Redcorn affirmed she did not grow up with bitterness and this was immediately evident from speaking with her. “My people accepted what had happened to them and went on with life,” she said. “They pulled together for the children.” The displaced Caddo managed to retain their language, songs, dances, horticultural knowledge, burial customs, food preparation and how to relate to each other. One tradition however had not survived the Diaspora. “Pottery was gone,” Redcorn said. “Their skills in clay were unsurpassed but they had disappeared.” She imagined her female Caddo ancestors teaching the young girls where to find the best clay and how to make pots.
Redcorn studied Caddo pots in many museums. Many fine examples have been discovered and preserved. OU’s Sam Noble museum has perhaps the finest permanent collection in the world with nearly 700 pieces. Redcorn developed important relationships with archeologists at the University of Texas-Austin and learned from them. It became Redcorn’s personal mission to make pots with methods as close as possible to the way her ancestors had for centuries.
“I learned they mixed ground muscle shells in the clay,” she said. “And they must have used flint shards and bone to incise their designs into the clay.” She marveled at how thin the clay walls were in some of the ceremonial vessels. These were often buried with the deceased and sometimes filled with items such as seed corn they’d need in the next world. “Items such as wooden bows and textiles didn’t survive through time but I’ve been able to study these magnificent pots,” she said.
Redcorn’s husband Charles is her assistant on the days that pots are fired in a wood burning device. The Osage author of novel A Pipe for February (OU Press, 2002) and distinguished Tribal Fellows scholar at Dartmouth College is also a fire wood expert. “On burn ban days I notify the Norman Fire Department,” she said. Redcorn’s research has contributed to the processes she uses because the actual methods were not handed down. “Charles has made gourd shapers and I use bone engraving tools,” she said. “They didn’t have tables so I roll the clay out by hand.”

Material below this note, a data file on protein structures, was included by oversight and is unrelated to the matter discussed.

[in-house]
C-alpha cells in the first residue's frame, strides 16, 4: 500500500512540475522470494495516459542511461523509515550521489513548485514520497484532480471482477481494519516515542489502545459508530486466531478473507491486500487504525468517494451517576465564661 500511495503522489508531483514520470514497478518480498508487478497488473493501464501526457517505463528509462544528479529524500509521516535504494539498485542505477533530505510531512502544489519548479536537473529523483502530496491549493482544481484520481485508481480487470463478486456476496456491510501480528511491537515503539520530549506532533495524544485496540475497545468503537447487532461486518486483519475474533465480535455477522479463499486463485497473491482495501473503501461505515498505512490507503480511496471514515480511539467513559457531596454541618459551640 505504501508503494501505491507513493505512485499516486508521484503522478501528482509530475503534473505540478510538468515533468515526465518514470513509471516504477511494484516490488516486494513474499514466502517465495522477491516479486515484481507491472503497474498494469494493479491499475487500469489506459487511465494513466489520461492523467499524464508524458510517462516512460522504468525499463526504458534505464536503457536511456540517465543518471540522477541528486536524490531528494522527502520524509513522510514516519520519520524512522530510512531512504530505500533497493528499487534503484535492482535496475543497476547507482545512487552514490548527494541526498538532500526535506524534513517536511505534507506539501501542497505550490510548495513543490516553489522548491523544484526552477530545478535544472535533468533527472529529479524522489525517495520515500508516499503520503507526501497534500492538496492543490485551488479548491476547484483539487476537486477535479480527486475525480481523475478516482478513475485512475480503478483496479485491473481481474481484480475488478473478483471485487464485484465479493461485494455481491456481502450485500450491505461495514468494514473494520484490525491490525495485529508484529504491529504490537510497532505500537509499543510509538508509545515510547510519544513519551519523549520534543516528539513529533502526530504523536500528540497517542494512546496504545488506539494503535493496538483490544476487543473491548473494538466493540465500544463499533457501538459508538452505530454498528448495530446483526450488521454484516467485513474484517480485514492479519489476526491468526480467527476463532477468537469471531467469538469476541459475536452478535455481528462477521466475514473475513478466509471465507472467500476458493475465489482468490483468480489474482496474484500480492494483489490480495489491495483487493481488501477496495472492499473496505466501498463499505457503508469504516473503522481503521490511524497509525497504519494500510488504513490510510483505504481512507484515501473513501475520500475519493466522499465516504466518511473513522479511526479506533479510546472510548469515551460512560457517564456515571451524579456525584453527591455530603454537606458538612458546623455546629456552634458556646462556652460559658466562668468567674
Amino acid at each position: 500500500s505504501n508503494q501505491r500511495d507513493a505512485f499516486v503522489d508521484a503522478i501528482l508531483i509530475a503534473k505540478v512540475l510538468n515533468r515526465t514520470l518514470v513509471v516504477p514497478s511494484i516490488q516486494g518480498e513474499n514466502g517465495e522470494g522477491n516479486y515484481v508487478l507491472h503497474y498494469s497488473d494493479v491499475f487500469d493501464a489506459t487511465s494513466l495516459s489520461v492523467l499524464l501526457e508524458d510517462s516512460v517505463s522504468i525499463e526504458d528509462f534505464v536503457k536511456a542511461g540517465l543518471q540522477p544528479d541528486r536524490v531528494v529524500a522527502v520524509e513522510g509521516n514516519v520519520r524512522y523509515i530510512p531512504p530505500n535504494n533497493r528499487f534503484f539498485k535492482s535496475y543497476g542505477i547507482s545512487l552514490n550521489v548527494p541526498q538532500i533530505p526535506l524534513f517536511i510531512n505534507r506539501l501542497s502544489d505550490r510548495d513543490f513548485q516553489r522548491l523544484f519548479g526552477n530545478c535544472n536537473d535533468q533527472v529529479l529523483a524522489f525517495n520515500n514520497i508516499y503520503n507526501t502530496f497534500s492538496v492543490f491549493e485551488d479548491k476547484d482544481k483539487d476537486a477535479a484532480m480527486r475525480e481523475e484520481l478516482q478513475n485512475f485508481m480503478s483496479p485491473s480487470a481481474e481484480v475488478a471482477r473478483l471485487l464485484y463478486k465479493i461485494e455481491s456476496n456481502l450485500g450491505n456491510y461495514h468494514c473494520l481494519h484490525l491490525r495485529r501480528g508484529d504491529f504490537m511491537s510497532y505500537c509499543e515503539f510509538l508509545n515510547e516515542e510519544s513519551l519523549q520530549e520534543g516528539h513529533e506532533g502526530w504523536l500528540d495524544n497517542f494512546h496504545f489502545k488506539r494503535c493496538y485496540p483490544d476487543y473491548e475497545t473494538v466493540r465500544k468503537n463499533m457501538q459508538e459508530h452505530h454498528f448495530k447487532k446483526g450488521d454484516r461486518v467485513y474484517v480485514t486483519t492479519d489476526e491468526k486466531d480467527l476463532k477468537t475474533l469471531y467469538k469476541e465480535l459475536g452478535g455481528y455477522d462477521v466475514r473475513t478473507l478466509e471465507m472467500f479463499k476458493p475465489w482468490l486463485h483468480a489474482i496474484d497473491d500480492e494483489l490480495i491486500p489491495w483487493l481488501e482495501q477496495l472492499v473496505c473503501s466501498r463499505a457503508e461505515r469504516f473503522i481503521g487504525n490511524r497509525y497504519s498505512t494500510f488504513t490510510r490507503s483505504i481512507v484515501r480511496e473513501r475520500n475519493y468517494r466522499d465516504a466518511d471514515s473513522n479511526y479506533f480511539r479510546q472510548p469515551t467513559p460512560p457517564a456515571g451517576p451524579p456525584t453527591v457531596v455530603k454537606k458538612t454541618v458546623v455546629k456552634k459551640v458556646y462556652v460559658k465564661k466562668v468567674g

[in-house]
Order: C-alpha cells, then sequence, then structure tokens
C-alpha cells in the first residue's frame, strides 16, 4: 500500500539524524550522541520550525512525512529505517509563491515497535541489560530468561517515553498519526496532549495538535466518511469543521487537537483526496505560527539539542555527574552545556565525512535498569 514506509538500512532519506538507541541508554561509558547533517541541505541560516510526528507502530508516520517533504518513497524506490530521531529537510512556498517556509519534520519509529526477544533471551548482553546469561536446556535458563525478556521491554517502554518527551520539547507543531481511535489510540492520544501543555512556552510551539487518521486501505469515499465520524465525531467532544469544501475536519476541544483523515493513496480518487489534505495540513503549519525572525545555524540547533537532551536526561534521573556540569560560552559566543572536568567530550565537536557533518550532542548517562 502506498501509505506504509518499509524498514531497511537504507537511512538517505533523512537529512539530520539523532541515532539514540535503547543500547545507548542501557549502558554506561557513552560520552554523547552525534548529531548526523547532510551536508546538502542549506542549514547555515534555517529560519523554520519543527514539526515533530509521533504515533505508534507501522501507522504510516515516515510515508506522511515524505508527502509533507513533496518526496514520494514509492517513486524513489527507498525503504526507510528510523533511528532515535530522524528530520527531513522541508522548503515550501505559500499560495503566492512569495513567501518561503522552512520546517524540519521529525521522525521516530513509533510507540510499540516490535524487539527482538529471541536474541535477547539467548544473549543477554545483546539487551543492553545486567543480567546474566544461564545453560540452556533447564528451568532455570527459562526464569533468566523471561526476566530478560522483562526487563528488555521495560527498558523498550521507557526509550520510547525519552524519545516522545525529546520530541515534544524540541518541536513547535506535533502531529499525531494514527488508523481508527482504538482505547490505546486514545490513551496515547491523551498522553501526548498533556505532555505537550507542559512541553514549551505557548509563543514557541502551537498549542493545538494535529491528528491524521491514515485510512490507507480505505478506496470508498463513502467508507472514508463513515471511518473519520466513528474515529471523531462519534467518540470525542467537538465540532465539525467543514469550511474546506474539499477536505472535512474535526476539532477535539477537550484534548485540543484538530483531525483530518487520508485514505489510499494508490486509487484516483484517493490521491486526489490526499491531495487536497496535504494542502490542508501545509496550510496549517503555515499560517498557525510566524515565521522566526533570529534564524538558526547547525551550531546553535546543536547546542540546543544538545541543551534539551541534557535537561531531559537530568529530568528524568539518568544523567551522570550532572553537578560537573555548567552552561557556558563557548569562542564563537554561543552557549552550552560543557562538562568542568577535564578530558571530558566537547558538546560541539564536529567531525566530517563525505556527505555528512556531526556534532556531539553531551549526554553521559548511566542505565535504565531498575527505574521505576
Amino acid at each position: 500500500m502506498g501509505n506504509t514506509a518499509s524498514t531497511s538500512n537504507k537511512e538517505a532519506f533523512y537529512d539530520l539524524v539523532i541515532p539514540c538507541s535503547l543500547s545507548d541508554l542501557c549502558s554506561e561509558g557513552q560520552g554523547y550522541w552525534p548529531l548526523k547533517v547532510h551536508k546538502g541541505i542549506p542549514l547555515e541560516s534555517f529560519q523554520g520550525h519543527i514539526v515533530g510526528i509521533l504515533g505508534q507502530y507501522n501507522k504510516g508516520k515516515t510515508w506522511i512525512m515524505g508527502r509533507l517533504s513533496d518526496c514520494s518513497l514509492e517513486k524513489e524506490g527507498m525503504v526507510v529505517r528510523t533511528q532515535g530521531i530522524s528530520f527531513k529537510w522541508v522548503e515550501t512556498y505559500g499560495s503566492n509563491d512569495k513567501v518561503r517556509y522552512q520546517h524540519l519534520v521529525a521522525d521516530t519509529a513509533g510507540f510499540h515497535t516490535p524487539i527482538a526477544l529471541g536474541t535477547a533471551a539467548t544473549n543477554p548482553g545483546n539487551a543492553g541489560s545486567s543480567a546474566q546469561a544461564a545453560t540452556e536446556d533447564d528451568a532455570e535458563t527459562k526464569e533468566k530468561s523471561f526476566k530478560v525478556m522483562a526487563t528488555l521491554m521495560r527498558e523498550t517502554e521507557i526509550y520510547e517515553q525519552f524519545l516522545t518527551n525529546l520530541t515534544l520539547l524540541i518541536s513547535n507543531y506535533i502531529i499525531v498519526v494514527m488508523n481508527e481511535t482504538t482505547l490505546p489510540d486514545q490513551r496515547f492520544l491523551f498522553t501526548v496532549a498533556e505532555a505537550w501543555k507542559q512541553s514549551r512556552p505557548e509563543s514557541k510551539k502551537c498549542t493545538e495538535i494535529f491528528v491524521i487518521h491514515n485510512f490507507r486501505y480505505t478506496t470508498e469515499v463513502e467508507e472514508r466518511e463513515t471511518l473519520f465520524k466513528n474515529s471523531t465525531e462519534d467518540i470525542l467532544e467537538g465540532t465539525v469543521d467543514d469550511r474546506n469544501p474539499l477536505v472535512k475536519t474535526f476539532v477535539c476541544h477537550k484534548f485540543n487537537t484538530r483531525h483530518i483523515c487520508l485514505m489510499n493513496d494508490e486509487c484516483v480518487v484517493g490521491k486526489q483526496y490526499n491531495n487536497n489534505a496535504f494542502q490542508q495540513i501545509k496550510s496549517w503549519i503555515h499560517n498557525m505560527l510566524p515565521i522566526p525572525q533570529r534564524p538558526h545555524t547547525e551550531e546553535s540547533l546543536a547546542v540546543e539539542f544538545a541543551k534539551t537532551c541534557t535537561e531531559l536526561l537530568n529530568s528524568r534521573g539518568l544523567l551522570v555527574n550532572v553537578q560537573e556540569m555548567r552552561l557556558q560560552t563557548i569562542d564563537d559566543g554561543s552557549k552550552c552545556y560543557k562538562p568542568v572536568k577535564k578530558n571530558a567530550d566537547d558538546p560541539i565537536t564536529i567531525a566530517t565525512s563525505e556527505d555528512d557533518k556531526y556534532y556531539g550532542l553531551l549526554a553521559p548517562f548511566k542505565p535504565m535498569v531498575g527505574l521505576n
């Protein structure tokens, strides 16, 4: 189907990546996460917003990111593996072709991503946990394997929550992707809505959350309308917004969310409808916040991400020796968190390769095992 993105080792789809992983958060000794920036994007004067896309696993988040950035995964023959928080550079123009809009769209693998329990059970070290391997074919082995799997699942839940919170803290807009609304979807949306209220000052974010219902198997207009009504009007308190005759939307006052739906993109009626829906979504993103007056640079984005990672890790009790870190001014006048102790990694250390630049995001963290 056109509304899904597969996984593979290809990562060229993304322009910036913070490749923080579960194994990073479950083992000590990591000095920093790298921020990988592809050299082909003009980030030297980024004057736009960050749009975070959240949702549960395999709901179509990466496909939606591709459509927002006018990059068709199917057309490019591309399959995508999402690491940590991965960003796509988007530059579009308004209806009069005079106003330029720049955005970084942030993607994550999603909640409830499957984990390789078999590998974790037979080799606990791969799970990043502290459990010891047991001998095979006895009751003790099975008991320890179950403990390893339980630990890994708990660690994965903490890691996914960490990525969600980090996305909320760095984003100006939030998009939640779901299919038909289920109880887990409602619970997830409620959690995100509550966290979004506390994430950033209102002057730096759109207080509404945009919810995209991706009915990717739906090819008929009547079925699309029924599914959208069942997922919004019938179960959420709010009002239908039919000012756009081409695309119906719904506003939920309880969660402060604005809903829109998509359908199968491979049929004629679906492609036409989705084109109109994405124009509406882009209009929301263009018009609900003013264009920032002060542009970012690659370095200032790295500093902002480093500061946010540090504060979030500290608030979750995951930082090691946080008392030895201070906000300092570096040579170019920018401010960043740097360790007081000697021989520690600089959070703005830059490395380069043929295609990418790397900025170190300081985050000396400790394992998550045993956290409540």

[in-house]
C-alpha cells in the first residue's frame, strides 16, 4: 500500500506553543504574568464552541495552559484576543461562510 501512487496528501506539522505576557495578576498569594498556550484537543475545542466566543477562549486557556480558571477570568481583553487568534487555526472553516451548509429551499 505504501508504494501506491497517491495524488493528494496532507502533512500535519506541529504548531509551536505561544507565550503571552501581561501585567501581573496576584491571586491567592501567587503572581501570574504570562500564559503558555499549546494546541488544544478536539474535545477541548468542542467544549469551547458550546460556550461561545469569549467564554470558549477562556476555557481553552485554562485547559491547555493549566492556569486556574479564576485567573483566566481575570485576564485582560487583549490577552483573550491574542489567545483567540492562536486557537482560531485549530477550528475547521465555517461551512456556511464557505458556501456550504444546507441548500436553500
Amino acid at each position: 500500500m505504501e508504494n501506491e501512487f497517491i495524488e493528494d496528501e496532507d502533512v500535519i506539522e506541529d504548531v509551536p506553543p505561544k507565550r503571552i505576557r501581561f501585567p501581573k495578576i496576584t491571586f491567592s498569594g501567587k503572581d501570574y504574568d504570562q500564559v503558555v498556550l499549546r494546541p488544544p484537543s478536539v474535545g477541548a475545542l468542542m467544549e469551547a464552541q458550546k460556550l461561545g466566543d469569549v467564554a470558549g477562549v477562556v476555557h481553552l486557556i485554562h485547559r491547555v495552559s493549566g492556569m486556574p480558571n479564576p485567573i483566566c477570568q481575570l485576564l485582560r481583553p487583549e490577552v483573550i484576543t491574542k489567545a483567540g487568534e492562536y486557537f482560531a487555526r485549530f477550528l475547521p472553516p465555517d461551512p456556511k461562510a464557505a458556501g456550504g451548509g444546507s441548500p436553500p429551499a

She said the best clay is found near Marshall, Texas, around where many of the ancient pots have been excavated. Don Henley is a founder of the Caddo Lake Institute there and owns a Redcorn creation presented to him by the Caddo tribe.
“I heard about him during my very first showing in Austin,” she said. “When I got home and was talking about the Institute, my son asked if I knew he was the lead singer for The Eagles.” She didn’t, but “Hotel California” rang a bell for mom.
Redcorn’s decorative designs in the clay follow inspirations from nature favored by her ancestors. Often these are representations of fantastic creatures such as the “Flying Horned Panther Rattlesnake.” Abstract and geometric patterns are common as well. Sometimes contemporary themes are reflected in her creations. “Life and unity are universal and timeless,” Redcorn said. “One of my modern designs is titled Dance All Night, Celebrate the Morning.” The piece was included in an art show for the 2007 Oklahoma Centennial which focused on the Native American perspective of that anniversary.
Redcorn rekindled the Caddo pottery fire single-handedly and now has lit the flame in other young hearts. It’s her fondest hope that the art never comes close to extinction again.
Doug Hill writes for The Transcript in Norman, Okla.